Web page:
German Stocks Climb for Second Day; ThyssenKrupp, Q-Cells Rise

June 14 (Bloomberg) — German stocks rose for a second day, led by gains in basic-resource companies, as China reported industrial production that topped forecasts.

ThyssenKrupp AG and Salzgitter AG, Germany’s biggest steelmakers, climbed with metal prices. Q-Cells SE and Solarworld AG advanced more than 2 percent as Handelsblatt reported that LDK Solar Co. is seeking acquisitions in Germany.

The benchmark DAX Index rose 1.8 percent to 7,210.19 at 11:10 a.m. in Frankfurt. The gauge has still fallen 4.2 percent from this year’s high on May 2 amid concern that the U.S. economic recovery is slowing and as speculation grew that Greece may default on its debt. The broader HDAX Index climbed 1.7 percent today.

“China’s industrial output was a big surprise today as everyone in the last few days was worried about the economy slowing down in the country,” said Andreas Lipkow, an equity trader at MWB Fairtrade Wertpapierhandelsbank AG in Frankfurt. “Markets are reacting positively and the data had a good impact on steel companies.”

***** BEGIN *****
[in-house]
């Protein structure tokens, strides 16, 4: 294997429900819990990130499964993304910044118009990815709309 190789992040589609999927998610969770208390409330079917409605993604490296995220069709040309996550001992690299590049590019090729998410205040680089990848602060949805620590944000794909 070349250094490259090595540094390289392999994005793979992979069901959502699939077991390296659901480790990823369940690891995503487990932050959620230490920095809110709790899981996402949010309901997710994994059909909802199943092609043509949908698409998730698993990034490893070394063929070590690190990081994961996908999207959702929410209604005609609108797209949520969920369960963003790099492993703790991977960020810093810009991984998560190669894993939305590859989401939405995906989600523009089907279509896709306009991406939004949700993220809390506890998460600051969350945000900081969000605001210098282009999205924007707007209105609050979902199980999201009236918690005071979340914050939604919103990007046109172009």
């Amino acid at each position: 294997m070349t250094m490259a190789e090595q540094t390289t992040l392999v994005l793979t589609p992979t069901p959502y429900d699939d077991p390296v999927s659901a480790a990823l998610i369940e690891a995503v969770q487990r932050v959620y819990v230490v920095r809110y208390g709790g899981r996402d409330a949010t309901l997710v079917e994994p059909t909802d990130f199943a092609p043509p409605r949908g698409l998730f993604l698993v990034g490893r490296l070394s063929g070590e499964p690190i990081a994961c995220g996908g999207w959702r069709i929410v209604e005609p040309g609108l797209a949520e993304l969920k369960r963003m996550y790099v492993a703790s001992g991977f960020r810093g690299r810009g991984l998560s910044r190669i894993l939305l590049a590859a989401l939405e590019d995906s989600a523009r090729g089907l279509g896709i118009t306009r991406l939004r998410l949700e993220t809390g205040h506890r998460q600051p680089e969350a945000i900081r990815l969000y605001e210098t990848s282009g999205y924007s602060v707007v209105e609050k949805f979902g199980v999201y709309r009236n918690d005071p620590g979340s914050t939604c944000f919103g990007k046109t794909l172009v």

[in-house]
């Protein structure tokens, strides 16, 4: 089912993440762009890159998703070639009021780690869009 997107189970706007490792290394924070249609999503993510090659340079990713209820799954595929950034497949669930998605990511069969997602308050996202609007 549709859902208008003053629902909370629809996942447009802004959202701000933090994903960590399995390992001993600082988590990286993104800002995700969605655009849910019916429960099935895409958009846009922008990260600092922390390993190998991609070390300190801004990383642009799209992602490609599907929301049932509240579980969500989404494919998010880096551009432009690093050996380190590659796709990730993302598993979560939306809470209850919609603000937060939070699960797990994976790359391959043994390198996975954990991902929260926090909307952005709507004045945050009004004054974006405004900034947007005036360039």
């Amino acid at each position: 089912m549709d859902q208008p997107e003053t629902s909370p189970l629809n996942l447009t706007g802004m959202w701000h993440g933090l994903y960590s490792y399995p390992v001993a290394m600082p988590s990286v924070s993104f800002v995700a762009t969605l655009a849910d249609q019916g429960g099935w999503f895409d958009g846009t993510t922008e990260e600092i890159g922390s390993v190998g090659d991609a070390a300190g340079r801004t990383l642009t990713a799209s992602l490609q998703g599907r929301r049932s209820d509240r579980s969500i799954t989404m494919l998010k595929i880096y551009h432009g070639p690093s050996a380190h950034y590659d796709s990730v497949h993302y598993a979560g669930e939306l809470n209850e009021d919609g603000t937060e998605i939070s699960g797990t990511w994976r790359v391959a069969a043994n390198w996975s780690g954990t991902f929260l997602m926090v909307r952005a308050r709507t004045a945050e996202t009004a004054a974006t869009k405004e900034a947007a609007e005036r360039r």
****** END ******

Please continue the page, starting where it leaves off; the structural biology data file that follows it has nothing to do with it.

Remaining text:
German Market Rises As Data Cheer Investors

(RTTNews) – Better-than-expected economic data and some broker actions cheered the German market in early afternoon Tuesday, ahead of Federal Reserve Chairman Ben Bernanke’s speech on the U.S. economy later in the day. Higher U.S. index futures as well as commodity prices also helped lift overall sentiment.

The Euro Stoxx 50 index of eurozone bluechip stocks is adding 0.55 percent, while the Stoxx Europe 50 index, which includes some major U.K. companies, is gaining 0.31 percent.(more)

Renewable energy to lower costs, boost economy — German official

Investments in the production of renewable energy may not only drive down skyrocketing electricity costs but may boost the economy as well, according to a visiting German parliament member.

During the first Philippine Solar Photovoltaic Summit held Thrusday at the SMX Convention Center in Pasay City, Hans-Josef Fell, author of the German renewable energy (RE) law, underscored renewable energy’s vital function for the economy.

“Renewabe energies in Germany have gone through an astonishing industrial expansion in the past decade. [As much as] 300,000 jobs were created in the renewable energy sector, 120,000 of it from the solar sector alone,” he said in notes released Friday by the Philippine Solar Power Alliance (PSPA). (more